I like you to keep your new breast(s) warm and covered with a fleecy blanket (passive heating rather than active heating) at all times. If you become too hot, feel free to stick your feet out from under the blanket, but keep your breasts toasty and warm at all times!
Your new breast and tummy (if you have had a TRAM reconstruction) will be numb and this is permanent. Please do not put hot water bottles, hot wheat bags, etc… on these areas as burns may occur without your notice.
You may have a catheter (a tube that runs into the bladder to drain urine) for a few days.
You will have pain relief to make sure you are as comfortable as possible. There will be some discomfort but it should be manageable. If your pain is not well controlled, please let us know as occasionally some women have nerve mediated pain (LINK to complex regional pain syndrome – see complications) that requires special medicine for control. This type of pain is often described by patients as burning, throbbing or like an ‘electric shock’. It is very unpleasant, but responds well to special medication.
After the operation, you will have an injection into your tummy or thigh to thin your blood and prevent clots developing. The nurses will teach you to give this injection to yourself, as it is beneficial to have the injection for 28 days in total, as so it will continue when you go home.
You will also wear compression stockings and may have compression pumps on your calves, also to help prevent clots developing.
Physiotherapists will visit you and provide you with exercises to optimise your recovery.
You will be able to shower 48-72 hours following your operation.
You will need to rest and take it easy. Make plans to have people around who can look after you, take over childcare, prepare meals and look after your house. There will be a period of some weeks before you can drive again.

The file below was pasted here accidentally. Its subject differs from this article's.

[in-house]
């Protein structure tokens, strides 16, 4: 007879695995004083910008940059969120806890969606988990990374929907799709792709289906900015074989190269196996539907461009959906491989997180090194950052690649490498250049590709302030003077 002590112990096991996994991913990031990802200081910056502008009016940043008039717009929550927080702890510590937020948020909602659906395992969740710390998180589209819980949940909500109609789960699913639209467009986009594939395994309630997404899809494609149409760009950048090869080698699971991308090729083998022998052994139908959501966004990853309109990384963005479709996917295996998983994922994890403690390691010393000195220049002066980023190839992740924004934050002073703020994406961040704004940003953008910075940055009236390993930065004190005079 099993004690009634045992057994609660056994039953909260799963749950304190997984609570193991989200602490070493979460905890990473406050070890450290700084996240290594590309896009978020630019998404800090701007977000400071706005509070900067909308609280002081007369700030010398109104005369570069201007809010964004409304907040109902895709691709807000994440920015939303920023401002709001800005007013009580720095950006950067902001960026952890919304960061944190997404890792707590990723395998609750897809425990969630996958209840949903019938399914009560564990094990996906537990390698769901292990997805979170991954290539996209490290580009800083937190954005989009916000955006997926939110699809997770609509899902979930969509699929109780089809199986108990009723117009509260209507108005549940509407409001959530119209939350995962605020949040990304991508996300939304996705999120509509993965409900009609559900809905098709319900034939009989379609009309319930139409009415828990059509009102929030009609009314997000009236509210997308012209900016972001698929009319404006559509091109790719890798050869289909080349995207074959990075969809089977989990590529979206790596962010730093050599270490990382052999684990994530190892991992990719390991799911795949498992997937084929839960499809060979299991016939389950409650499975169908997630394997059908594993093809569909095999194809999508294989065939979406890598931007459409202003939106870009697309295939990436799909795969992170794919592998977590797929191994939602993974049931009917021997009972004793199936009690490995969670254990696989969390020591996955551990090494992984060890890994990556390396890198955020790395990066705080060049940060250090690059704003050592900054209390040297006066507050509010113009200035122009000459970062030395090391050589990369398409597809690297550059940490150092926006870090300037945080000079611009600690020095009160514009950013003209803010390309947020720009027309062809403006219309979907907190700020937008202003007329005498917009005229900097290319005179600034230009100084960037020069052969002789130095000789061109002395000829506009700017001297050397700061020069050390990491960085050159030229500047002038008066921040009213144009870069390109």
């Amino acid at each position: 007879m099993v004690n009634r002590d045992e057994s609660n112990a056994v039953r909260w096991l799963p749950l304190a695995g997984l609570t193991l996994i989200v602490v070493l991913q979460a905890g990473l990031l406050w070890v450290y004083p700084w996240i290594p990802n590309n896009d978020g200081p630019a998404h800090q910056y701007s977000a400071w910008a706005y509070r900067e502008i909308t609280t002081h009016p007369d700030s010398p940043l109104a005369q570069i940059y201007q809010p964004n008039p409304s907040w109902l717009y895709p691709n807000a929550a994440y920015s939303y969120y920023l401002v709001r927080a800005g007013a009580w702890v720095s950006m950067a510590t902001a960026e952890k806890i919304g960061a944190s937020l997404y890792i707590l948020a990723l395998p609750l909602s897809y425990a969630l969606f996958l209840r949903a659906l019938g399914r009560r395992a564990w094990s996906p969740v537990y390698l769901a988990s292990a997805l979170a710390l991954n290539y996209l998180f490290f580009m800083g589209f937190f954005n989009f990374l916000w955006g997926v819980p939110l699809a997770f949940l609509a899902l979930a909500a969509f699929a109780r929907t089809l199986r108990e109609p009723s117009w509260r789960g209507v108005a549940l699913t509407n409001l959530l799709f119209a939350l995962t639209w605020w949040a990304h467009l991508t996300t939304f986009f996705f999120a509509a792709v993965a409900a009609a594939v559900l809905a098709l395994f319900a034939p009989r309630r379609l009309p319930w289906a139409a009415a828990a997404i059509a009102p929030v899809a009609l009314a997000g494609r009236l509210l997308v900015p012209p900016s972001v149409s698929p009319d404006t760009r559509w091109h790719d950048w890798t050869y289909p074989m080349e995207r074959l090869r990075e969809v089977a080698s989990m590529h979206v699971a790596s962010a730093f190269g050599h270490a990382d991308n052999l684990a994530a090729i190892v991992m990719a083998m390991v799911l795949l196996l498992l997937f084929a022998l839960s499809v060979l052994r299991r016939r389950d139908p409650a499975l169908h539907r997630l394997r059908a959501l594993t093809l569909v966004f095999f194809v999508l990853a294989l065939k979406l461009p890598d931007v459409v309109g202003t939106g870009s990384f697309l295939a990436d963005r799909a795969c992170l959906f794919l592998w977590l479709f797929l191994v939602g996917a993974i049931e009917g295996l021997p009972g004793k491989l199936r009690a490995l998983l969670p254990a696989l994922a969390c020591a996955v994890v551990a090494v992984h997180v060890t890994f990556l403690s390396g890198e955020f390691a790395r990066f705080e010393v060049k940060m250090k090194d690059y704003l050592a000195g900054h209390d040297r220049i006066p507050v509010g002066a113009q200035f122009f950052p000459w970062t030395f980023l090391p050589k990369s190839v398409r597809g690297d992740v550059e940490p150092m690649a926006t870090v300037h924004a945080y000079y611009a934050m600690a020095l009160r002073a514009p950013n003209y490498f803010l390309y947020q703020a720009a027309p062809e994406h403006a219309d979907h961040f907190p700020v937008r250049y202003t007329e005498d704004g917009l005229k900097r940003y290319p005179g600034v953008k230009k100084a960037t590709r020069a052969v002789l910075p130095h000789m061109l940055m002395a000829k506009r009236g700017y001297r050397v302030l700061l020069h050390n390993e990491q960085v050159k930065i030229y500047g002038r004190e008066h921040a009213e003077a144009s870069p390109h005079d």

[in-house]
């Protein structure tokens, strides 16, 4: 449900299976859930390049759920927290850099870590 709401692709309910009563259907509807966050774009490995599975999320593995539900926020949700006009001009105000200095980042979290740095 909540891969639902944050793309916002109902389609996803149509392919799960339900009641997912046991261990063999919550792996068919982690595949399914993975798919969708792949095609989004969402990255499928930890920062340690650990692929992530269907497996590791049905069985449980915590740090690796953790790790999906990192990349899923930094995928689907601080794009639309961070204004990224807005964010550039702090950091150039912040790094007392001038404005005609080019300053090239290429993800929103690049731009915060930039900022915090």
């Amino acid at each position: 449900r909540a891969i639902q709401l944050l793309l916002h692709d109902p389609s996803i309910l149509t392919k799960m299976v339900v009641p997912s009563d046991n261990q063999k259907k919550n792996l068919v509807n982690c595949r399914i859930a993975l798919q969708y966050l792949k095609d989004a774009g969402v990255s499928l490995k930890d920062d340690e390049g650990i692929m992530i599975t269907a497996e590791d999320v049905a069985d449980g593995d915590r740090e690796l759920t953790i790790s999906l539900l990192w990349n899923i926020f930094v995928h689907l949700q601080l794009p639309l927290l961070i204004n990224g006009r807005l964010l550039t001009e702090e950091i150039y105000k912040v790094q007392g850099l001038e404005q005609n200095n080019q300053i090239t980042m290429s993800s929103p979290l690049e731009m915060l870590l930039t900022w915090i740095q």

Sometimes, I may recommend you wear a non-wired supportive bra for 23/24 hours for six weeks.
If you have had a TRAM reconstruction you will need supportive or ‘shaper’ knickers to wear for six weeks. These should be firm and come up to under your bust. They help your tummy heal. After a TRAM type reconstruction, it is likely you will need to self-administer blood thinning injections for 28 days. The nurses on the ward will teach you how to administer these injections at home. Alternatively district nurses may visit at home to do this for you.
I will ask you to tape your wounds for six weeks following surgery. Both Micropore and Hypafix tapes are suitable, and you can buy them from your local pharmacy. After six weeks, and when your scar is healed, you can massage it for 5 minutes twice a day with a plain, unscented, hypoallergenic moisturizing cream. It is very important that you avoid exposure to UV light for two years following the operation. You can either use a high factor sun block or avoid sun exposure altogether.
Your breasts will feel tender and you may not feel up to physical contact initially - resume sexual activities as you feel comfortable. Your partner may be afraid of hurting you, and women may interpret reticence as a lack of desire. As a couple, you need to talk over your fears and feelings.
You will have many questions to ask me before having a breast reconstruction. Bringing a support person and writing the questions down before you come to see me may help you to make decisions. More than one consultation may be required to reach a decision.
This list may include the following questions:
Your body image and self-esteem may improve after reconstruction, but this is not always the case. Breast reconstruction does not fix things you were unhappy about before your surgery.
The difference between a reconstructed breast and the remaining breast can be seen when you are nude; the reconstructed breast will not feel the same sensations as a normal breast.
Surgeons may suggest you wait for various reasons – this is usually to improve the outcome of the reconstruction. Waiting until after radiotherapy and chemotherapy will mean there is no chance of delay in your cancer treatment. Weight loss will reduce the risk of anaesthetic and wound healing complications.
Smoking cigarettes (nicotine) precludes breast reconstruction. Breast reconstruction is not undertaken until 2 months following cessation of all forms nicotine consumption.
Your final reconstruction may require three to four operations: the initial reconstruction, surgery to improve symmetry between the breasts and then the nipple reconstruction. The initial operation tends to have the longest recovery time; the others have a progressively faster recovery time.
All surgery and anaesthesia carries some uncertainty and risk. I do my best to minimise untoward events, and serious complications are fortunately rare.
Bleeding may require a second operation to control the point of bleeding and remove the collection of blood. If this happens a blood transfusion may be required. If you have strong philosophical objections to receiving a blood transfusion please let me know.